Most New York loans contain a 15-day window if a single payment is missed where the mortgage can still be paid without a late fee or consequences. If 3 months have passed of missed payments, this is typically when a foreclosure proceeding will begin
2. If I received a foreclosure notice what should I do?
Immediately contact an experienced foreclosure attorney. A written answer to the foreclosure summons must be sent within the first 20 days. At Robert Aronov & Associates in NYC, we can guide you through the options to avoid foreclosure.
3. What options do I have to avoid foreclosure?
To avoid foreclosure there are several options, some better for your future and credit rating than others. A loan modification is possible and this is a safer option. A few other options include short sales, deed in lieu of foreclosure and filing for bankruptcy.
4. Will a foreclosure affect my credit rating?
A credit rating drop of between 80-160 points (out of a possible 850) will occur due to a foreclosure. This is very harmful and should be avoided.
5. How long will the foreclosure appear on my record?
Foreclosures remain on your record for an average of 7 years. During this time, approval for loans will be more difficult to secure and if you are approved, a higher interest rate will be charged. Your credit rating will not recover at least until the end of this time period.
6. What will happen to my house after it is foreclosed?
After a home is successfully foreclosed, it will be either sold in an auction to recover funds or the title will be returned to the lender.
7. What happens if the house is sold for LESS than I owe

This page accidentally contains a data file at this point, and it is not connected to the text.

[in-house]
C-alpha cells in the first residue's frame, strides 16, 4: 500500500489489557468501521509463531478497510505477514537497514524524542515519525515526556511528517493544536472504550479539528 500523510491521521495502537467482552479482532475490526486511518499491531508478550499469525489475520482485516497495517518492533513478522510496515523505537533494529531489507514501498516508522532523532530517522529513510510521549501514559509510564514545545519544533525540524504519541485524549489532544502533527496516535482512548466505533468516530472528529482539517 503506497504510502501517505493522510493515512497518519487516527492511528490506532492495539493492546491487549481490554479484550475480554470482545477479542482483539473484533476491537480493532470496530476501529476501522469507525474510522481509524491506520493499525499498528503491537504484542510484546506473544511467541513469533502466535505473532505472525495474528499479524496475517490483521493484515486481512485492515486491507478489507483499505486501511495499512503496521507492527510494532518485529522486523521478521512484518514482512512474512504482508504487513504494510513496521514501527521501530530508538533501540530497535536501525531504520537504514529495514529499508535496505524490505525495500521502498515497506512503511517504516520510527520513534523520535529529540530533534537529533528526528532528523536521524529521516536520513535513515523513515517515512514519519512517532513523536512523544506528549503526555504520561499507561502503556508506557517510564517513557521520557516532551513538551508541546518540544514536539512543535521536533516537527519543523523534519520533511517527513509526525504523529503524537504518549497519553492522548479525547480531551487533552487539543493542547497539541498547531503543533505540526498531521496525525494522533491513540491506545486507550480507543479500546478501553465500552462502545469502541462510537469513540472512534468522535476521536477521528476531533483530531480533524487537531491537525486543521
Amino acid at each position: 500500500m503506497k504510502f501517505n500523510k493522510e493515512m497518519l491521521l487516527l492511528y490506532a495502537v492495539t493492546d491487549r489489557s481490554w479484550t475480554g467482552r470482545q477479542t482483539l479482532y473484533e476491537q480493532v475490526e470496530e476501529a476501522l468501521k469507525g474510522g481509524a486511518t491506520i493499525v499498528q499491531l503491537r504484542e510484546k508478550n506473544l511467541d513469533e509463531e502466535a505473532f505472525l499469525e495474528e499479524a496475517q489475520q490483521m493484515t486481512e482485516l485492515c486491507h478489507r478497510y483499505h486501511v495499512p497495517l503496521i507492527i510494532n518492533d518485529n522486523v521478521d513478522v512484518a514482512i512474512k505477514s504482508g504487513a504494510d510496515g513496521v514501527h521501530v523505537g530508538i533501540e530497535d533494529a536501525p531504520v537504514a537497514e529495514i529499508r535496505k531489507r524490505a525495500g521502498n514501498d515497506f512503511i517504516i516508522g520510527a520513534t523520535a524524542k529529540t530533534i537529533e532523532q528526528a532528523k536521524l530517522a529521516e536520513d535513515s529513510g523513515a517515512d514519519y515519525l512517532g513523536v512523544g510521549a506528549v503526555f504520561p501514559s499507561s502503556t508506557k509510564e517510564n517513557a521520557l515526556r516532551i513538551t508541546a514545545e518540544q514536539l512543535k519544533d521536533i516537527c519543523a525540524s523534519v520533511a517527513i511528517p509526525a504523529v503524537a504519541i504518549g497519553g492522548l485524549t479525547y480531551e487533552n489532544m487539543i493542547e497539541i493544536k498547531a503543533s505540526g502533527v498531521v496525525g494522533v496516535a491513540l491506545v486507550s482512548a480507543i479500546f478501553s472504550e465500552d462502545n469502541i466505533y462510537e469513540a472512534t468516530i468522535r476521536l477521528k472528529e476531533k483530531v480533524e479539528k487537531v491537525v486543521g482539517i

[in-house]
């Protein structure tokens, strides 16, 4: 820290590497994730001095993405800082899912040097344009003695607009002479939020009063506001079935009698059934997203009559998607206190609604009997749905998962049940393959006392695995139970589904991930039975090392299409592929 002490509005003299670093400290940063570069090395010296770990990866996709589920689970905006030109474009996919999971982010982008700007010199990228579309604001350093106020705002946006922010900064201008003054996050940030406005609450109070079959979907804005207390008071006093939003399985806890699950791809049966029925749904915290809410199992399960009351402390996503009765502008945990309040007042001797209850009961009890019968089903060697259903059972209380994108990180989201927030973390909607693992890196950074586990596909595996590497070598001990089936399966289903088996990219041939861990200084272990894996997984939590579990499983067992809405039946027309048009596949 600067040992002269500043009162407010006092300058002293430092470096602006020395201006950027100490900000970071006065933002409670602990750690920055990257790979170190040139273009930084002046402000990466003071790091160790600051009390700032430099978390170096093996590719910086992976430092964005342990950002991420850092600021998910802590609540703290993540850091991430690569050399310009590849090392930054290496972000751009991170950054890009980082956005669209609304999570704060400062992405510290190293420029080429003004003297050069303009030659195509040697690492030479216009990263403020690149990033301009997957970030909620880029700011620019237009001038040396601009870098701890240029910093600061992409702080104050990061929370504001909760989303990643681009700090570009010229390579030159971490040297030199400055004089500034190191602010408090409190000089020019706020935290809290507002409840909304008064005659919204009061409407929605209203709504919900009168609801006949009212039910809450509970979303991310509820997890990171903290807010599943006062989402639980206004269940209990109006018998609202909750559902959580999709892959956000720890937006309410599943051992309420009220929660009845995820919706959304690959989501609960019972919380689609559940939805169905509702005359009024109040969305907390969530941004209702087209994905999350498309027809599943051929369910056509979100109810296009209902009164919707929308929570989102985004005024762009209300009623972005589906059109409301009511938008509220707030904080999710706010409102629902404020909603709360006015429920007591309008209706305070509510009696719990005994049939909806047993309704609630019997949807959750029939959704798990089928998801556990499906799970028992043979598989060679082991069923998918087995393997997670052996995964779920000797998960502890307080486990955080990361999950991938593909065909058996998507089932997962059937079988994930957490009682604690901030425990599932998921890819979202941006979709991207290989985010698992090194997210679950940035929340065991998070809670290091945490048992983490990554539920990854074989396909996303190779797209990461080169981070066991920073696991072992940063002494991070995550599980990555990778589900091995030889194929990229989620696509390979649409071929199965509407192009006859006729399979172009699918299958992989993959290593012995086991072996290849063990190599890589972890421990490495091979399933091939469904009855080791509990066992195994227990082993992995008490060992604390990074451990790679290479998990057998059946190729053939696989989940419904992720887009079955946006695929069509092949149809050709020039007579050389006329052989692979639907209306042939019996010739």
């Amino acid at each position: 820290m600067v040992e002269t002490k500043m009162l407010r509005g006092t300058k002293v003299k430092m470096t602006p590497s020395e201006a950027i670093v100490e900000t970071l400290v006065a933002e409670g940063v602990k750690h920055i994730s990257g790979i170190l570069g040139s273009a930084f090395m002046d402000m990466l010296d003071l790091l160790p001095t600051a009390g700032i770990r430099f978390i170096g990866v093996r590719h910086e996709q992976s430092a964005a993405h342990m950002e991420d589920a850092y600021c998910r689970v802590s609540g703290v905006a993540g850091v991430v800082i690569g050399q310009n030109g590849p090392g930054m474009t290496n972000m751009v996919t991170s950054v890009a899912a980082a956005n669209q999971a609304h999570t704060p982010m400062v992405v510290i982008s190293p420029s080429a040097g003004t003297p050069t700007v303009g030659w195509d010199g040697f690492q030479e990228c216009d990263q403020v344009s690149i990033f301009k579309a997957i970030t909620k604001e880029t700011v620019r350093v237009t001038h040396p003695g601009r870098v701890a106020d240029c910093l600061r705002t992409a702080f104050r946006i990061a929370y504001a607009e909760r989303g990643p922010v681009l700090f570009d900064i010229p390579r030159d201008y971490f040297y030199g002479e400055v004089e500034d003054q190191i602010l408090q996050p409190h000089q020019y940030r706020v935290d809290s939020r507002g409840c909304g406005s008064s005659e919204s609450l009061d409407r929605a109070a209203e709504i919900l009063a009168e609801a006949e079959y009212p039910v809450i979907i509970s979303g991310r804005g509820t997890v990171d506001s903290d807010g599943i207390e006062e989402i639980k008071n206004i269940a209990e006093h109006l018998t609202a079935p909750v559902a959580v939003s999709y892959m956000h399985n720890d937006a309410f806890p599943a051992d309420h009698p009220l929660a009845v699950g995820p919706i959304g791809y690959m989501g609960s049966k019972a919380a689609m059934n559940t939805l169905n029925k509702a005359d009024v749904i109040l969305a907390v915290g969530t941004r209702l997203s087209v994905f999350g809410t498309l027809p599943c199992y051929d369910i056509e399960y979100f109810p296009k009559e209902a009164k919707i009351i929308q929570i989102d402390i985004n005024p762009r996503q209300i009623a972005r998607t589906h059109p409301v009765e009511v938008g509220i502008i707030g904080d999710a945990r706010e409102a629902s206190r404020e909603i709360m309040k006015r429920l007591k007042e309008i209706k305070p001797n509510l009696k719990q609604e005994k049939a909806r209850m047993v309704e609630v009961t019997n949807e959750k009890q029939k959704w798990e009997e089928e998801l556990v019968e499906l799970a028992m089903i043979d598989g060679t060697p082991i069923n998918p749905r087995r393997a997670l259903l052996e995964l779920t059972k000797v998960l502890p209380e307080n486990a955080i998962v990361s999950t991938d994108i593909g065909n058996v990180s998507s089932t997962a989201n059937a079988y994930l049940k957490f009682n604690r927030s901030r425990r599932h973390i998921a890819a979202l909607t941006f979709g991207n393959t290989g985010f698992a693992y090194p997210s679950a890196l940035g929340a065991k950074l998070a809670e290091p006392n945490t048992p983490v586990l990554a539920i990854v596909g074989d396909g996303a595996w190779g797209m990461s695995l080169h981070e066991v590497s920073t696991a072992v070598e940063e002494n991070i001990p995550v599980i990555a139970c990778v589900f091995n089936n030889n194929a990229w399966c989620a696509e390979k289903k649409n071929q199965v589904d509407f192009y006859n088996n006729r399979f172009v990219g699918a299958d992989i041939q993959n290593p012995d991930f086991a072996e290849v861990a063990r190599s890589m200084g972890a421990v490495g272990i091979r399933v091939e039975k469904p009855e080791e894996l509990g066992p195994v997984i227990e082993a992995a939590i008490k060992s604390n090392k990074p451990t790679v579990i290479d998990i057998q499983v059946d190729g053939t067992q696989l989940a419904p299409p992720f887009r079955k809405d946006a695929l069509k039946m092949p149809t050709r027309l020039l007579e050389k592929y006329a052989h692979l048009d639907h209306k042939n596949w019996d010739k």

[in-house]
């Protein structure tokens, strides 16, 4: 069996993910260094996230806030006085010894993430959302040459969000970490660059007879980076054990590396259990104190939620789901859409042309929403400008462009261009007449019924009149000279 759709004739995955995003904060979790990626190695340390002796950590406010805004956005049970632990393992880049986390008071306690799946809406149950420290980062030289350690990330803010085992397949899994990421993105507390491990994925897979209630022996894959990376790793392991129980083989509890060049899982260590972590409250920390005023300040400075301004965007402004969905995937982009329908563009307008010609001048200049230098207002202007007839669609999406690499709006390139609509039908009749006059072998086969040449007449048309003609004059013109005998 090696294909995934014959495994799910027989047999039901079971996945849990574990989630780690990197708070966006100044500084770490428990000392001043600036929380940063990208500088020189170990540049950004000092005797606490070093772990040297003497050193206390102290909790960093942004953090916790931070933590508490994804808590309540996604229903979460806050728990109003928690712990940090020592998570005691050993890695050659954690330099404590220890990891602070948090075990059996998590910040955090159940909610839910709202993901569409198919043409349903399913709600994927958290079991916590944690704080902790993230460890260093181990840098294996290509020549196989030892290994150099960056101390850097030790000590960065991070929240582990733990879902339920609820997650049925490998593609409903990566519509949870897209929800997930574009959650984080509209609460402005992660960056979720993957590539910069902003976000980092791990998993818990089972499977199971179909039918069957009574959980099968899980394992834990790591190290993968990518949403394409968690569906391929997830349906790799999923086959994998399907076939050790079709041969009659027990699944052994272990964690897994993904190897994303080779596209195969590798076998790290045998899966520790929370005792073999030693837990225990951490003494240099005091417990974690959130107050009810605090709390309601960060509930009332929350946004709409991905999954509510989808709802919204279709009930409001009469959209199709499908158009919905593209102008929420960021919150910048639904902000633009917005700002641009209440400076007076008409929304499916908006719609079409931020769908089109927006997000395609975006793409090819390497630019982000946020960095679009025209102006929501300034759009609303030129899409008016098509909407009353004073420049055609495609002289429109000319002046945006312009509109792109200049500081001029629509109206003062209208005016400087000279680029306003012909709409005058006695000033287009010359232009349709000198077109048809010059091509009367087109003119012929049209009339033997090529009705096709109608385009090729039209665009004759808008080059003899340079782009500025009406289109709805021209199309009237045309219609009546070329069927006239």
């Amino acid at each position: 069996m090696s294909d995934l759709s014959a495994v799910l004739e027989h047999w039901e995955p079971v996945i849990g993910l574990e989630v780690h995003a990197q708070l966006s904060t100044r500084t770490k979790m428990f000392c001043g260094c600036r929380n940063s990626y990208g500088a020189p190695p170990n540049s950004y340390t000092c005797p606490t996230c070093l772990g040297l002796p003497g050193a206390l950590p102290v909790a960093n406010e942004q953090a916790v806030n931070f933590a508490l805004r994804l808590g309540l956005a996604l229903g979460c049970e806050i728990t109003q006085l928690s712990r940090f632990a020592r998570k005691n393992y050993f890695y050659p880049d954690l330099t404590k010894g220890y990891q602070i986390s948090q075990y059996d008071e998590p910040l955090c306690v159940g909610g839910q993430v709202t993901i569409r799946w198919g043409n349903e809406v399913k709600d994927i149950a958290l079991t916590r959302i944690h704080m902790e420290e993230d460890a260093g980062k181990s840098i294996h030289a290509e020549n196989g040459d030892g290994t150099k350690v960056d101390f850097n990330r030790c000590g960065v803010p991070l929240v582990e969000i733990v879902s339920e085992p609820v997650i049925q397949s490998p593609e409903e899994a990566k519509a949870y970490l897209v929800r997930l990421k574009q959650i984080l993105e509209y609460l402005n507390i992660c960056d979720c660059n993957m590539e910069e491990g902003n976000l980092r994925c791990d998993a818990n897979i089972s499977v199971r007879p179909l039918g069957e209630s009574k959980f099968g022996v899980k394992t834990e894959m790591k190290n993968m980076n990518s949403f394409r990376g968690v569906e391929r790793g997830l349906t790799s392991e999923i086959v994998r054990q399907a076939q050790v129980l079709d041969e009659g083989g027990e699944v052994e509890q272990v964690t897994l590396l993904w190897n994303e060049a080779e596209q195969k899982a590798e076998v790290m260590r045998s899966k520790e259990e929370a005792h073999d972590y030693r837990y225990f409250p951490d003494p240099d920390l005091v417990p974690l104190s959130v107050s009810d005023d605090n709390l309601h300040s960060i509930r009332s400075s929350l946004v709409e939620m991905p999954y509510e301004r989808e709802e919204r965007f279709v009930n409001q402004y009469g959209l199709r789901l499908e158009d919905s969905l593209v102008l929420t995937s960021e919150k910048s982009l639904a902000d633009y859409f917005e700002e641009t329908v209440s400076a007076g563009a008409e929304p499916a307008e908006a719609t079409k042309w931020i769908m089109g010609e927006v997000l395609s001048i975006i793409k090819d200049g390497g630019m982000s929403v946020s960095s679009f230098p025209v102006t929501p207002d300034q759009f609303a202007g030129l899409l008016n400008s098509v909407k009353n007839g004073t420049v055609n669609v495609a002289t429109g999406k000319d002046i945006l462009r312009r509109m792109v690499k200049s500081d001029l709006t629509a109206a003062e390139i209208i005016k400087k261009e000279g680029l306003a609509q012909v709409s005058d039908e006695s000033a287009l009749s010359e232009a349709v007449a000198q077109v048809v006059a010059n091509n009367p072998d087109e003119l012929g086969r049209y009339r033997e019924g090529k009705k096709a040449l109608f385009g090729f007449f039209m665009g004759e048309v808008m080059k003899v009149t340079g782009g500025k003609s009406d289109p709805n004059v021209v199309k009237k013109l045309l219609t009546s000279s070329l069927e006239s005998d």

If after the home is sold in an auction there is a remaining debt amount a deficiency judgment can be brought against you for the remaining balance. The lender must attempt to receive this debt within a certain time period or they will be disqualified from doing so in the future. Additionally, courts are able to limit the deficiency judgment amount in some cases. Bankruptcy is also an exit option for this additional amount but will be very harmful to your credit score.
8. What happens if the house is sold for MORE than I owe?
If the home is sold for more than was owed, a qualified NYC lawyer can assist in the court hearing to maximize the amount which will be returned to you
9. How long does the foreclosure process take in New York?
The average foreclosure proceedings will take about 15 months in New York. It is important to be responsive and take the proper steps throughout the whole process.
10. Do NYC lenders have any obligations?
Absolutely, lenders in NYC must take certain actions, and if they fail to do so it can postpone or prevent the foreclosure. They must at a minimum provide written notice to the homeowner and written claims with proof of the amount owed.